NEW ORLEANS (WGNO)- For a man who doesn't consider himself an "artist," Simon Hardeveld is a very good one- and very much in demand. Now the popular local artist, with a growing national following, is the subject of a new book, "Simon of New Orleans."
Written by Yvonne Perret, photographed by Paul Perret, and published by River Road Press, the book is the biography of a man who has endeared himself to New Orleans with his colorful and cheerful paintings. It's the story of an accidental artist who came to the city in 1996 as a classically-trained French chef, only to discover that the hand-painted signs he made to advertise the daily specials were more popular with customers than his food.
Twenty years later, Simon still can't bring himself to say that what he creates, is art. "I do what sells," he says simply, " I use what people want." True, Simon will dig around in trash cans to find the kind of junk his fans want, but what he does with that junk is remarkable.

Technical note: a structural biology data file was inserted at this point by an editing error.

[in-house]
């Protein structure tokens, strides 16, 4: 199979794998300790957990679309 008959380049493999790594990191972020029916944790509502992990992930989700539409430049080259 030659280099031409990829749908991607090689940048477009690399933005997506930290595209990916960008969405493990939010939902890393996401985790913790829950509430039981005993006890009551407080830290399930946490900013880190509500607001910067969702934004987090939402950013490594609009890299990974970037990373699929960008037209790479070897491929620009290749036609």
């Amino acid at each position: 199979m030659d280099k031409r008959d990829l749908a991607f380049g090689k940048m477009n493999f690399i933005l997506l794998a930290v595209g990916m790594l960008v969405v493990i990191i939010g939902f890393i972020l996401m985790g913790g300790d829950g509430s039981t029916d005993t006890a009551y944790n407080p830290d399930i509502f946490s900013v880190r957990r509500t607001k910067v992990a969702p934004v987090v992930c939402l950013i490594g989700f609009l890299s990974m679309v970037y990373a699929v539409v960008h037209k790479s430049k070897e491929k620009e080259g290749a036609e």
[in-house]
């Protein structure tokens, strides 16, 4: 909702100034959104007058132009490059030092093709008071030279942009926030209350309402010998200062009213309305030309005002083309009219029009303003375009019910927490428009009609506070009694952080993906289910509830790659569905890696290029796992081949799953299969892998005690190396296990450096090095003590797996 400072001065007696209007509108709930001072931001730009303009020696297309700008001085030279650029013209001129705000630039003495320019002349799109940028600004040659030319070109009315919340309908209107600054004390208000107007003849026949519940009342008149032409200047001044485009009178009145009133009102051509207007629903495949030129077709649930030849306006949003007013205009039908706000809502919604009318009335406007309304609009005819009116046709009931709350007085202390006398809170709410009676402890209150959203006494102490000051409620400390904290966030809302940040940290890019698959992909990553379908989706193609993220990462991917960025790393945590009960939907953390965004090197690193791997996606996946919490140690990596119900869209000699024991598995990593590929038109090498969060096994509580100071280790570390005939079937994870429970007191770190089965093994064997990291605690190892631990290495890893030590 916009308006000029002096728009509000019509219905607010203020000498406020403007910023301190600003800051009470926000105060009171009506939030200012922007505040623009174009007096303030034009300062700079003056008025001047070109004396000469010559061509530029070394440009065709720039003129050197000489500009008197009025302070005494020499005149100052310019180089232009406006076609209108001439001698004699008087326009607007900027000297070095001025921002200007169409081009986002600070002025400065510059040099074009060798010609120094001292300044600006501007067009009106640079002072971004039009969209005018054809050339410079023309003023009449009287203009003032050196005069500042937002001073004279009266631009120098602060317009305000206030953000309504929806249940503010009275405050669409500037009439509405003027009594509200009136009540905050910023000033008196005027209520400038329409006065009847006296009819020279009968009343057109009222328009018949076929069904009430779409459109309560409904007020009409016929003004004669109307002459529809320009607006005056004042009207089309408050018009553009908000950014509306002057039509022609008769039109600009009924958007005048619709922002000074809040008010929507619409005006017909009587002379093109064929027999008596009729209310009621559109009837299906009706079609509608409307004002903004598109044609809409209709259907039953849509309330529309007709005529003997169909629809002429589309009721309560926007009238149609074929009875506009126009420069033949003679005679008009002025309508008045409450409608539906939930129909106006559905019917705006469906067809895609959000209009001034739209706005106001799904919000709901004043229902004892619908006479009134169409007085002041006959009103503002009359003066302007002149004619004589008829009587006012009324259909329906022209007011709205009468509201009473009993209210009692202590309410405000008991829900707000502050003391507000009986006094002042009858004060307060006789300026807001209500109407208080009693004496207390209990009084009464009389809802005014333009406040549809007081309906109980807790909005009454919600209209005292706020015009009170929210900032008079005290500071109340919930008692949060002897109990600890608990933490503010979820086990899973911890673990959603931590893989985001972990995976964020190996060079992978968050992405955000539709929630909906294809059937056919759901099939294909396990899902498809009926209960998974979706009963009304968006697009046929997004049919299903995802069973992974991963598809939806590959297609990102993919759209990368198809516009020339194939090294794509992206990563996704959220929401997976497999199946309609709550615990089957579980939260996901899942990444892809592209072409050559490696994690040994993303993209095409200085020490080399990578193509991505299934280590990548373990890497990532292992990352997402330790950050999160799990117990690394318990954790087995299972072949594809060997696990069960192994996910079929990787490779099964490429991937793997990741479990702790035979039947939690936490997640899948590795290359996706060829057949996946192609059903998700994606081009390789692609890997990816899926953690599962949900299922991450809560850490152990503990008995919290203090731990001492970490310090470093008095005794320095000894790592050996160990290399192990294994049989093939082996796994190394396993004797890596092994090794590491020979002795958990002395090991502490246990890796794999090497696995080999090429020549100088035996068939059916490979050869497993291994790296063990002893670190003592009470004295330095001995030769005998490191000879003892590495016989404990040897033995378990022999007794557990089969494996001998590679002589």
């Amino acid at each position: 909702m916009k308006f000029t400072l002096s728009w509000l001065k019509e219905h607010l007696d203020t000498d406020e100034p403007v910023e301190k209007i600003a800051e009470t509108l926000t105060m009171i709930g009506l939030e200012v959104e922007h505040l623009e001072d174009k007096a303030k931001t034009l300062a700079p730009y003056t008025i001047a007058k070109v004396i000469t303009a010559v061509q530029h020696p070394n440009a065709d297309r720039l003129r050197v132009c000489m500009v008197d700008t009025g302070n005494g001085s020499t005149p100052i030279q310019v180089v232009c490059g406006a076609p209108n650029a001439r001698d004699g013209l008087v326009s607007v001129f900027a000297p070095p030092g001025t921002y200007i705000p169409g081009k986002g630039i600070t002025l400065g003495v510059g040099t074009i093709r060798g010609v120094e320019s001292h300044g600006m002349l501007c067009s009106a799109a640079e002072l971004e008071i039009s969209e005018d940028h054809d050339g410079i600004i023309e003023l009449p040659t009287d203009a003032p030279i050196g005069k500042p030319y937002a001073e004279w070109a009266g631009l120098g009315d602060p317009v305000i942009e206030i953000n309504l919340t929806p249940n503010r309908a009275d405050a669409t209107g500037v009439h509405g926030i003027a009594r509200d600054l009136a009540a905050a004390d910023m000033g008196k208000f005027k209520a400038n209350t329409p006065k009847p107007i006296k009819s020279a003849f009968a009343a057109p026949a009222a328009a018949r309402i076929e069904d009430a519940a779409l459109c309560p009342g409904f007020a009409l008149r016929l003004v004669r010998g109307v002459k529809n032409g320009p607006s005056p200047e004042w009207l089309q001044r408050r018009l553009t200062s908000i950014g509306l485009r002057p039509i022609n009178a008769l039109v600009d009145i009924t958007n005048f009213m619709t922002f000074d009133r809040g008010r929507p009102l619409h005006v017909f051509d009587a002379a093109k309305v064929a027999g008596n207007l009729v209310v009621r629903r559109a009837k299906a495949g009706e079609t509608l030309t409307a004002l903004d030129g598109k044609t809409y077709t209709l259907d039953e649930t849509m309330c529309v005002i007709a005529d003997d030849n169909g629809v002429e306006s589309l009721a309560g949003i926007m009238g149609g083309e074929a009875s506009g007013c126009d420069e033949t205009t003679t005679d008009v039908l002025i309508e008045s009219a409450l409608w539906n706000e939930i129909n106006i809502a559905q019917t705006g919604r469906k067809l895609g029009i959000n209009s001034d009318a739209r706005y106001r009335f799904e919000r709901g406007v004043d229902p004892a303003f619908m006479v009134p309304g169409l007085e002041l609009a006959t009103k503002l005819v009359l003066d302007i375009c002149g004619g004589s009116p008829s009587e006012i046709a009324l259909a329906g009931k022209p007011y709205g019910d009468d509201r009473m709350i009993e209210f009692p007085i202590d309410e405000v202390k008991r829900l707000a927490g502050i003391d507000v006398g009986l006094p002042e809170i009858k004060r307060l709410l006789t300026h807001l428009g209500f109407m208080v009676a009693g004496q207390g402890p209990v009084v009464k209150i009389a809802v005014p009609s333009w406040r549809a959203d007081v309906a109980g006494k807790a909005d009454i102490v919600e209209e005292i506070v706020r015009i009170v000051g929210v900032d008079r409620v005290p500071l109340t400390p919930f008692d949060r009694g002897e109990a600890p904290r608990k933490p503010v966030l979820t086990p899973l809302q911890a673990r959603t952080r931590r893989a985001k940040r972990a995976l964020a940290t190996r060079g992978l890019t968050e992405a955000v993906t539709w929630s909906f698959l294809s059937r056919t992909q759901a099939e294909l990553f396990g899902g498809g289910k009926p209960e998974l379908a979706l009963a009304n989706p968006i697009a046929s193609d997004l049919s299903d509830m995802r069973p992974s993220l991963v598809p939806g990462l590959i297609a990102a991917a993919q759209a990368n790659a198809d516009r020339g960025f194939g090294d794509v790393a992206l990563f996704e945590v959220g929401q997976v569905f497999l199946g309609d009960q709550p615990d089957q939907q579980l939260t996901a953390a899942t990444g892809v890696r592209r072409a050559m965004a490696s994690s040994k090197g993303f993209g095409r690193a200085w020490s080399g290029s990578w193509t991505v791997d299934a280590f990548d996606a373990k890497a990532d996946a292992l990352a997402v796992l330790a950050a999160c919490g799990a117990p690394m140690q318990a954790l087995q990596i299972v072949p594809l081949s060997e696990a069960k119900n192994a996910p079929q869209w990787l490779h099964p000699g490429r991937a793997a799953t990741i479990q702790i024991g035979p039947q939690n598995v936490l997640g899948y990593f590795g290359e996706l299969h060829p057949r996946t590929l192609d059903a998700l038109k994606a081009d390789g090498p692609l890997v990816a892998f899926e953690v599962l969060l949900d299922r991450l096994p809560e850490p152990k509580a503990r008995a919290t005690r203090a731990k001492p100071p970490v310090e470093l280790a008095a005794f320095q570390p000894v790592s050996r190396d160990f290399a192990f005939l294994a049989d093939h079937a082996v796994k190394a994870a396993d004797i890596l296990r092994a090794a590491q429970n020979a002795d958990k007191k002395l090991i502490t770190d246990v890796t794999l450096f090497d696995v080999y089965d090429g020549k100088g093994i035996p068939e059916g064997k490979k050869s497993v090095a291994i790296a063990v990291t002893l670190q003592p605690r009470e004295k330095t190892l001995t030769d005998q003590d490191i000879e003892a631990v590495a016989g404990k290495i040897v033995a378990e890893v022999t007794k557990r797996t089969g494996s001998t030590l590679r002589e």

Green Heineken beer caps strung together become a twisting snake. The spokes of a bicycle wheel become the hands of a clock, under the words: "It must be 5 o'clock somewhere." Even a five foot- tall oil can is transformed -- with white enamel paint, an orange nose, and a top hat-- into a rare Louisiana snowman.
But it's Simon's signs, with whimsical messages for every occasion, that are the most popular pieces he makes. So many requests for signs pour in daily that Simon regretfully admits that a commission he receives today, may take more than a year to fulfill. Restaurants, bars, law offices, marketing companies-- and yes, WGNO's "News With a Twist" studio, are adorned with Simon's crazy melange of French, English, and the local "who dat" vernacular.
"Neaux Parking" reads the sign in a local driveway; "Dat Way" points restaurant customers to the front door; and "Namaste Y'all" is framed in a Magazine Street coffee shop.
Of all his commissioned work, Simon credits "News With a Twist" for most of his success so far. In 2010, WGNO-TV Vice President and General Manager John Cruse commissioned Simon to "twist" a simple wooden bar and small stage area into a funky neighborhood hangout. When viewers saw the finished studio and the billboards promoting the show around town, Simon says they began to call him, "asking to buy the Twist bar!" The new book devotes an entire chapter to Simon's ongoing work with "News With a Twist."
Simon says he's happy about the book-- happy he laughs, "for the people who've bought (his) art over the last 20 years," because now they'll know "they didn't waste their money."
And the future?
" I really don't know," he shrugs. "I live for today. I paint for today. So I can sell tomorrow. That's it."
To which we say, way to geaux Simon!